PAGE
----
Published in Role / Reboot: Make Sense of Men & Women March 19, 2012
Article by Kate McGuinness
Focused on a demanding career as an attorney and married to a man who refused to become the “default parent,” Kate McGuinness waited too long to have a biological child. So she adopted a son, ended her marriage, and wouldn’t change a thing.
Childless women often view their declining fertility with ambivalence. Jennifer Westfeldt, director and producer of Friends With Kids, recently said, “I kept feeling like I’d wake up with absolute clarity, and I haven’t. And we have a pretty great life together. The chance that we’ll regret it doesn’t seem like a compelling enough reason to do it. I may wake up tomorrow with that lighting bolt, and I’ll have to scramble to make it happen.”
Click to continue reading “If I Could Do It Again, Would I Still Wait to Have Children?”
Published in Ms. JD 1/10/2012 and Role / Reboot 11/26/2011
Gender diversity is good for business. As a 2010 McKinsey Global Survey reported, 72 percent of executives “believe there is a direct connection between a company’s gender diversity and its financial success.” The study also noted that companies with the greatest gender diversity had better than average operating results and returns on equity. Yet, despite these monetary benefits and legal prohibitions on sex discrimination, women have yet to make significant inroads in the power structure and profit sharing at BigLaw.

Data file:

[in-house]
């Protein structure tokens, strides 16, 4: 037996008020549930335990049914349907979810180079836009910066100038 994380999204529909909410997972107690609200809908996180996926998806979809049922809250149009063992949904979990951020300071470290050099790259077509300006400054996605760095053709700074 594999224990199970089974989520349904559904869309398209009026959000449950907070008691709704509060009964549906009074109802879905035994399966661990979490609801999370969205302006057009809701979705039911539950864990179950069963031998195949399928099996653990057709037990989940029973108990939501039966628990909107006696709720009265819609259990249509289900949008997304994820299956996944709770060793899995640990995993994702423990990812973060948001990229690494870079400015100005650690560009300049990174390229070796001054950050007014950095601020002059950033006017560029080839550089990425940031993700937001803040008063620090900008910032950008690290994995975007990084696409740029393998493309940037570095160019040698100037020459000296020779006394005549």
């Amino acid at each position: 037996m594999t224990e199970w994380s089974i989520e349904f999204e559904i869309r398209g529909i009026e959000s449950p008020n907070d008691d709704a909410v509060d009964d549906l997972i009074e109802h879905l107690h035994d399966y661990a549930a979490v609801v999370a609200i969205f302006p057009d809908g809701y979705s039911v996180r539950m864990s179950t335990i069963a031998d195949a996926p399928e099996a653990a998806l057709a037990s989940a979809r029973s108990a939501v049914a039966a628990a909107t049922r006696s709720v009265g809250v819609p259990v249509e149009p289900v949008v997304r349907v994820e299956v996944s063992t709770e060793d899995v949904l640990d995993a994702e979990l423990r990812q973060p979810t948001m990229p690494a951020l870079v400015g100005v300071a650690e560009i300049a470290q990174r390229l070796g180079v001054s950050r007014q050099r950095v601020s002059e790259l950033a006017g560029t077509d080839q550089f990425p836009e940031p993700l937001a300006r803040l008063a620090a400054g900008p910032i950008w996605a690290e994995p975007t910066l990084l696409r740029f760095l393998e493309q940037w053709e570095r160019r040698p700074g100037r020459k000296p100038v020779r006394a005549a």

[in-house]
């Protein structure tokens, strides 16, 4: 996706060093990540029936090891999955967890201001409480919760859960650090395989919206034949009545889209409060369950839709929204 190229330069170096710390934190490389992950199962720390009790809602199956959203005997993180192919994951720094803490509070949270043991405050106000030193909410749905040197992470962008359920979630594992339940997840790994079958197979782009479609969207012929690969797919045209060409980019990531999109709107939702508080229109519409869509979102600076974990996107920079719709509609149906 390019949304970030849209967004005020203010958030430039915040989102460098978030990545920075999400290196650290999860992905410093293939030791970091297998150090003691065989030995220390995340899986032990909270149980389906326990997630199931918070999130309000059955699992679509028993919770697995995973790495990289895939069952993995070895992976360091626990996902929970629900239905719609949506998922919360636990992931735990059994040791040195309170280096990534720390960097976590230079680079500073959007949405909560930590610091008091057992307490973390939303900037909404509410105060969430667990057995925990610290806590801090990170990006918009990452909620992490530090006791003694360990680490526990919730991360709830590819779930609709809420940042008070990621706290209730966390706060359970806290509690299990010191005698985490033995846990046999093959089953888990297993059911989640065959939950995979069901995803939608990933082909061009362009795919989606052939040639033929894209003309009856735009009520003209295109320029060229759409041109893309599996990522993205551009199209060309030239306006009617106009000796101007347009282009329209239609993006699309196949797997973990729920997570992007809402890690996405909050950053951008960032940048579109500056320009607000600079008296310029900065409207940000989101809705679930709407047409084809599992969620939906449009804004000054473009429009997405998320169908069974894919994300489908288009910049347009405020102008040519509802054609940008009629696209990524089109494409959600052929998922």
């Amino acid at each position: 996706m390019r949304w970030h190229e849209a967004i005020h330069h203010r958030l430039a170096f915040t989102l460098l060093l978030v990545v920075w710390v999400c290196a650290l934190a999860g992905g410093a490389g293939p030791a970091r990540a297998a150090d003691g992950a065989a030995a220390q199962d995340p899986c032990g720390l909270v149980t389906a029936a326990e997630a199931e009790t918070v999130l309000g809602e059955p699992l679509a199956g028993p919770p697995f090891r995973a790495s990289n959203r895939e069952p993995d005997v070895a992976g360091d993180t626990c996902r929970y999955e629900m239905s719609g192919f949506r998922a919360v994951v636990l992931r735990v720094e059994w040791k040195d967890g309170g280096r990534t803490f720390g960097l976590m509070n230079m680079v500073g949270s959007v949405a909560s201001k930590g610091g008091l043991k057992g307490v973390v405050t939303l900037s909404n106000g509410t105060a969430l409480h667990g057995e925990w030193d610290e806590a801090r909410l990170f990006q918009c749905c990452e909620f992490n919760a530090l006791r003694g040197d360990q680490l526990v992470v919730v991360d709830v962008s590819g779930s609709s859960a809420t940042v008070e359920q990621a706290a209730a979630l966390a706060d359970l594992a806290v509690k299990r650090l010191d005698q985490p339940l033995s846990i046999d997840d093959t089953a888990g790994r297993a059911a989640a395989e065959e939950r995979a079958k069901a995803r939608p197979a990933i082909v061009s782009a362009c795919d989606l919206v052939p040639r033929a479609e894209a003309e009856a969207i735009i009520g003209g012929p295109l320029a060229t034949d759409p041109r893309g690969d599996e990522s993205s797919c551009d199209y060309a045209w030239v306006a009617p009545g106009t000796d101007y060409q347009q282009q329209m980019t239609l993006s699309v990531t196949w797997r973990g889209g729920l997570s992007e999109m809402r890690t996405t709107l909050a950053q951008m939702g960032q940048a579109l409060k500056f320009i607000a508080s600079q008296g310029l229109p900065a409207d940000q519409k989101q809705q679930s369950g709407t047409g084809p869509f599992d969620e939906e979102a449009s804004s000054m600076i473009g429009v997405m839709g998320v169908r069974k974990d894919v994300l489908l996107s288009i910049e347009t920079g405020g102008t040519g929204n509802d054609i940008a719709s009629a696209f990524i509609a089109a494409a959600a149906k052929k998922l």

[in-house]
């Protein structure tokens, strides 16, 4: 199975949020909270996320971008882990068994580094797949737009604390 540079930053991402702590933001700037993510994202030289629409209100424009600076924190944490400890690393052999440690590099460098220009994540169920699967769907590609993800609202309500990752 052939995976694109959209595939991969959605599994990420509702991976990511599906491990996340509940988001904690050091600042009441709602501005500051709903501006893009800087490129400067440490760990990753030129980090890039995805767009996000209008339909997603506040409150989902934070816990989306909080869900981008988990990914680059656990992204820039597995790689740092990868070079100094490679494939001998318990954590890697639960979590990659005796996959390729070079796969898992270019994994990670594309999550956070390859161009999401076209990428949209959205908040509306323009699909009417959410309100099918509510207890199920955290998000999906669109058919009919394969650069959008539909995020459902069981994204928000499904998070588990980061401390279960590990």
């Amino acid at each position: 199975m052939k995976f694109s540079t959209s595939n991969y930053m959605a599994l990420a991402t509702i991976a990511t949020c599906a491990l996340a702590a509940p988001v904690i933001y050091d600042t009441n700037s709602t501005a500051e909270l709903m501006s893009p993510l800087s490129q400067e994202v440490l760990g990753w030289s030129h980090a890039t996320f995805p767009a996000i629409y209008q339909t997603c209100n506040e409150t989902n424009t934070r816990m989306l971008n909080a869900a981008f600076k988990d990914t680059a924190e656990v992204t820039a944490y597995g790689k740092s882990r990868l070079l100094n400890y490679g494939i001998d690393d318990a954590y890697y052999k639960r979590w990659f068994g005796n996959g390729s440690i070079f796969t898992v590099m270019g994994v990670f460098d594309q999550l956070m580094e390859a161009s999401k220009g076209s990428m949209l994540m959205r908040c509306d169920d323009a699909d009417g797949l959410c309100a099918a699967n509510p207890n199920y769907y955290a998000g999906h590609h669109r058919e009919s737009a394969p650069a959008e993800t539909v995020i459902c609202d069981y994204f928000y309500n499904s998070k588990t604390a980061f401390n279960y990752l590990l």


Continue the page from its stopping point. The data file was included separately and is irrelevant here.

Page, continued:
Admittedly, law has been a male-dominated profession for centuries, but females have provided much of the brainpower since the 1980s. Thirty years of acclimatization has done little to convince the old boys who run these clubs that women deserve full membership in proportion to their representation among the worker bee associate class.
Click to continue reading “Women Battle Law Firm Bias”
Published in Fem2pt0 March 5, 2012
Ani Chopourian, a 43–year-old surgeon’s assistant, received a $167.7 million dollar award this week from a California jury for sexual harassment. It is believed to be the largest verdict ever granted to a single victim for sexual harassment in the United States.
The jury allocated $42.7 million as compensation for lost wages and mental anguish. The balance – $125 million – was awarded as “punitive damages,” a device utilized by the legal system to punish defendants for misconduct and deter them from repeating bad behavior.
Click to continue reading “Woman Wins Historic $167 Million Sexual Harassment Award”